There are two ways to look at the most recent natural gas storage report.

The 71 Bcf build reported May 26 by the U.S. Energy Information Administration came in slightly higher than expectations, which were in the upper 60 Bcf range. That paints a bearish picture for the market.

But the 71 Bcf injection also is the ninth reported build of this refill season that has come in below prior-year levels. That’s a point for the bulls.

Natural gas forwards markets, which saw the expiring June contract fall an average of 7.5 cents between May 20 and 26, apparently prefer to cuddle with bears, according to NGI’s Forward Look.

In fact, prices across the front half of the curve ended the week lower, with the Nymex June contract falling 9.4 cents during that time, July sliding 5.3 cents and the balance of summer (July-August) slipping 1.4 cents.

Other markets followed suit, with July averaging 4.1 cents lower and the balance of summer trading a few cents on either side of flat, according to Forward Look.

“Thus far during the ”refill’ season, injections have been at the lowest level over the past five years,” according to analysts at Jefferies. “Only 332 Bcf has been injected into storage, well below prior-year levels of 622 Bcf, down about 47% year on year. This compares to the five-year average injection of 468 Bcf.”

Analysts at the global investment banking firm said they continue to believe injections will remain “subdued” throughout the summer as production continues to dwindle and Northeast bottlenecks remain.

Production, which has been in a steady decline since February, has been holding just above the 70 Bcf/d mark.

Meanwhile, exports to Mexico and increased power burn also will have a hand in the pace of storage refills this season, Jefferies said.

U.S. exports to Mexico have averaged 3.6 Bcf/d this past month, reaching a high of 3.8 Bcf/d on May 25, according to Bentek Energy.

The increased imports by Mexico this year may be an indication that the country’s production has continued to decline into the summer, which puts a high side risk to U.S. exports to Mexico this summer, the company said.

Power burn, meanwhile, has averaged higher than 2015 for much of this year, and that trend is expected to continue as gas prices remain on the margin.

“We now see Nov. 1 storage at 4.0 Tcf, down from 4.1 Tcf previously, just about 220 Bcf (about 6%) above normal levels,” Jefferies said.

Analysts at BMO Capital Markets agree that the slow start to the refill season could leave end-of-season inventories near five-year average levels.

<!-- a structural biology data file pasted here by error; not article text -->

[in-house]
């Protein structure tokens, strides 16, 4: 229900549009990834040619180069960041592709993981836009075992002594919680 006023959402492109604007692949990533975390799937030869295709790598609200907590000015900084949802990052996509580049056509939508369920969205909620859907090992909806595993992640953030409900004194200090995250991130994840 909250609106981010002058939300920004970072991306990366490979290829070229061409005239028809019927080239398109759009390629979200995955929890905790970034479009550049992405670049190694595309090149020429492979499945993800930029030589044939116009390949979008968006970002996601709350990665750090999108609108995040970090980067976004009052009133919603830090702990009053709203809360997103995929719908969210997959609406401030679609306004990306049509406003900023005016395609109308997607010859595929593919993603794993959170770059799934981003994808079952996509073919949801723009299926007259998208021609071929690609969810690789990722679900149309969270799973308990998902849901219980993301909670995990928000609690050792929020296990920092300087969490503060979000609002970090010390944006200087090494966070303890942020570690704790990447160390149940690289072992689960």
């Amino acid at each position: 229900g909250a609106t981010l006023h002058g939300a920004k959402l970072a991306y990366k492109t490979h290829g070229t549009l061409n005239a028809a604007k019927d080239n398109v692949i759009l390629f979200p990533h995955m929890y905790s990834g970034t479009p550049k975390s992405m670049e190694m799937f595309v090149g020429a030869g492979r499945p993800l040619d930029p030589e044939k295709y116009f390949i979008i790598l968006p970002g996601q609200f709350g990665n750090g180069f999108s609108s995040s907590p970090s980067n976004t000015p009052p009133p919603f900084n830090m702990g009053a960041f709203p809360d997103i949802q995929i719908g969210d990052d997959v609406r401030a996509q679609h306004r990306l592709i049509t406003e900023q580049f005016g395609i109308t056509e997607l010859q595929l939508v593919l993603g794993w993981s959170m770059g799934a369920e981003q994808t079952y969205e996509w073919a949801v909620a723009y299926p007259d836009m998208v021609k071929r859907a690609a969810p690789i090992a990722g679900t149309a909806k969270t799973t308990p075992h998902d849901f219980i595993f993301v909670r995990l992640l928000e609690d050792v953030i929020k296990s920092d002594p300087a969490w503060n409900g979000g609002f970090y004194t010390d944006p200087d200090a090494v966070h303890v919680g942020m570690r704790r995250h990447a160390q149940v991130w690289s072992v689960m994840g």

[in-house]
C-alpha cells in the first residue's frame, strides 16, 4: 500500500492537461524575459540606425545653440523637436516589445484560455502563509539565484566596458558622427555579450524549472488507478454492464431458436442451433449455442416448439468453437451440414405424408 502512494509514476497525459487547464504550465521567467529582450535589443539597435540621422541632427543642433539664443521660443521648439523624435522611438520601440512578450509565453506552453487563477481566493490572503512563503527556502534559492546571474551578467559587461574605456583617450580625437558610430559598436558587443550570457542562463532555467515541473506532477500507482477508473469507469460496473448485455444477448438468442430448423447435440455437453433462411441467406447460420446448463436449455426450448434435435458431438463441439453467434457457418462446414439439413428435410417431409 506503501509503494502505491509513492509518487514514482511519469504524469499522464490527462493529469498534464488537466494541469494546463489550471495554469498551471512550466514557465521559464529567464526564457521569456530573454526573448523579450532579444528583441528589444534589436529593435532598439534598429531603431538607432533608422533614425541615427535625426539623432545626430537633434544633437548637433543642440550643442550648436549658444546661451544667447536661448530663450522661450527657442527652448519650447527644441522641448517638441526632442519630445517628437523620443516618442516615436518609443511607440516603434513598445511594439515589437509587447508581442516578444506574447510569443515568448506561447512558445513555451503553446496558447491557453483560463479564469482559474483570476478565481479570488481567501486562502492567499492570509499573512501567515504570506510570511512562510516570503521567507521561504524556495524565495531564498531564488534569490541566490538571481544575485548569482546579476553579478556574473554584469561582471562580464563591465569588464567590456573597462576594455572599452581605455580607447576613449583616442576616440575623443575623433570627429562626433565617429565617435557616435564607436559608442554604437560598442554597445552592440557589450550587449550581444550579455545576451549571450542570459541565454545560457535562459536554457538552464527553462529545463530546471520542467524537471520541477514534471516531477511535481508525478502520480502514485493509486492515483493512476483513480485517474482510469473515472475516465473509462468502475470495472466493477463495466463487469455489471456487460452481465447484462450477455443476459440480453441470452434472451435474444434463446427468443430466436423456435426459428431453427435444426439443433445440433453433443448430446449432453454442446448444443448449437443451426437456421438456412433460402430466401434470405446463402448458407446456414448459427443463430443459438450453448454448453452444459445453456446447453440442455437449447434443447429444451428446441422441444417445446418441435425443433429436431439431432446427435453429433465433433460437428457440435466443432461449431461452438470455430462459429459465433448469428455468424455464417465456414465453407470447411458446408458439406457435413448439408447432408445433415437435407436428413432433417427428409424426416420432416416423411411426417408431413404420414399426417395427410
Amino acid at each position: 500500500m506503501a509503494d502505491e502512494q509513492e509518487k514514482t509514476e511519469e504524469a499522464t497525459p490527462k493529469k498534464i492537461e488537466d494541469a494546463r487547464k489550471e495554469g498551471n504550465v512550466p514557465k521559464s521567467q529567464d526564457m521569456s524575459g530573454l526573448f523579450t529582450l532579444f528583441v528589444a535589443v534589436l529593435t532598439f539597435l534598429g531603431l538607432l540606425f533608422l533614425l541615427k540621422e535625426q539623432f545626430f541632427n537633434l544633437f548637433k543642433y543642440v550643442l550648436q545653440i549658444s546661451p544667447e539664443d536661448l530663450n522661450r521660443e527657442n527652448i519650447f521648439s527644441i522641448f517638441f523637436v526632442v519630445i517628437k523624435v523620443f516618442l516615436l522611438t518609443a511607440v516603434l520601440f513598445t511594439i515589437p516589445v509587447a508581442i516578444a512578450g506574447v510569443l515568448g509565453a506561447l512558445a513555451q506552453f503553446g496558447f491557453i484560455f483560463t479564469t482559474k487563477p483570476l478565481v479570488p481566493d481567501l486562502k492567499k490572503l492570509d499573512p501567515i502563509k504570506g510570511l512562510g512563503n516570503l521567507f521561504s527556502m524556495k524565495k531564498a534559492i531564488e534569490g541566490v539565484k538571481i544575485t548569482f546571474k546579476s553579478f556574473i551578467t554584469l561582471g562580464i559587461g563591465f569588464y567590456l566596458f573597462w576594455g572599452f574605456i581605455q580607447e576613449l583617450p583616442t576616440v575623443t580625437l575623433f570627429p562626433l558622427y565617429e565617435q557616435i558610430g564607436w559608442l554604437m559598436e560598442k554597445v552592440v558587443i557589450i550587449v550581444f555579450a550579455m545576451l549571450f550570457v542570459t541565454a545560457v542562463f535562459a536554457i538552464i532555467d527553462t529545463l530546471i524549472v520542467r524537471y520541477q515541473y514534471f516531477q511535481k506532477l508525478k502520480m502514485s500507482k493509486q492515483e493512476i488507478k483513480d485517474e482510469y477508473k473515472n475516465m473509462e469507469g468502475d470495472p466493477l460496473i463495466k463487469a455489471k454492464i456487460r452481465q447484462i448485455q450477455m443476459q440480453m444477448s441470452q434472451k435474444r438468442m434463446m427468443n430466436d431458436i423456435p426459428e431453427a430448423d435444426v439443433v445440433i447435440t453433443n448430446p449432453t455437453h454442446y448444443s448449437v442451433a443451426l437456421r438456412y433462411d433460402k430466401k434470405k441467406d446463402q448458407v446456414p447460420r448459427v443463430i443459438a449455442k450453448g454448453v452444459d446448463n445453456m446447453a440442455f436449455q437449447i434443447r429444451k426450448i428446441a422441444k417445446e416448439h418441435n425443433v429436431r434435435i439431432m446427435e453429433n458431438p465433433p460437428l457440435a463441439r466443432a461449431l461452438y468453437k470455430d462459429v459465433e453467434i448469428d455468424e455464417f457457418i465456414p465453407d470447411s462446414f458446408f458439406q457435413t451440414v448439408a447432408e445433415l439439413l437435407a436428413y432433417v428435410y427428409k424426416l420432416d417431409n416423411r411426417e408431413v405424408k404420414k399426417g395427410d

U.S. working gas in storage is now at 2,825 Bcf, which is 37.4% above the five-year average of 2,056 Bcf, and 36.5% above last year’s level of 2,069 Bcf.

But while all this should be supportive of prices, it appears surplus supplies are still weighing heavily on the market.

“NYMEX futures’ brief excursion back below $2/MMBtu suggests the market is having second thoughts about the industry’s ability to cope with surplus supplies this season,” PIRA Energy Group analysts said May 23, before June rolled off the board at $1.963.

“Though the largest weekly storage injections typically occur during the spring, when weather-related demand is at a low ebb, the recent acceleration in stockpiling has nevertheless reignited oversupply concerns.”

Weather forecasts aren’t offering much hope either.

After the week’s brief heatwave in the Northeast, it appears most of the country is expected to enjoy mild, springtime weather for the next few weeks.

While Texas and some other southern areas are forecast to see highs in the 80s and 90s, the level of demand stemming from those pockets is simply not impressive enough to create substantial natural gas demand.

“Most atmospheric indicators are not supportive of widespread heat spiking natural gas spot prices, and climate models continue to show outside of the next week that cooler weather should dominate through the first two-thirds of June,” forecasters with Bespoke Weather Services said.

With those bearish indicators in place, Bespoke said it expected July, which traded at a nearly 19-cent premium over June on May 26, to retract in the coming weeks.

“Late in the month, we may see heat return, and once that forecast flips, prompt-month natural gas prices may be able to rally, but until then, the expectation is we wander lower towards $2.”

The July contract fell as much as 5 cents ahead of the extended Memorial Day holiday, but bounced back before the close to settle in the black, which suggests the battle continues between short- to medium-term bearish weather patterns versus a tightening supply/demand picture and their impacts longer term, said the team at NatGasWeather.

“In fact, the next few builds of 80s Bcf very well could be the largest ones this shoulder season, highlighting much smaller builds vs. previous years that were well over 110+ Bcf under similar conditions,” NatGasWeather said.

“Therefore, if prices are able to hold ground until hotter temperatures arrive, short-term bearish weather sentiment could quickly fade once more impressive heat finally looks more promising. Although, the longer that takes, the more likely the markets are to get frustrated waiting.”

But the potential for storage to exit the injection season closer to historical levels does appear to factor into the back half of the curve, Forward Look data indicates.

The Nymex winter 2016-2017 strip rose 6 cents between May 20 and 26, while the winter 2017-2018 jumped 11 cents.

Gains were similar at other markets, which rose an average 6 cents for the prompt winter and 12 cents for the winter 2017-2018.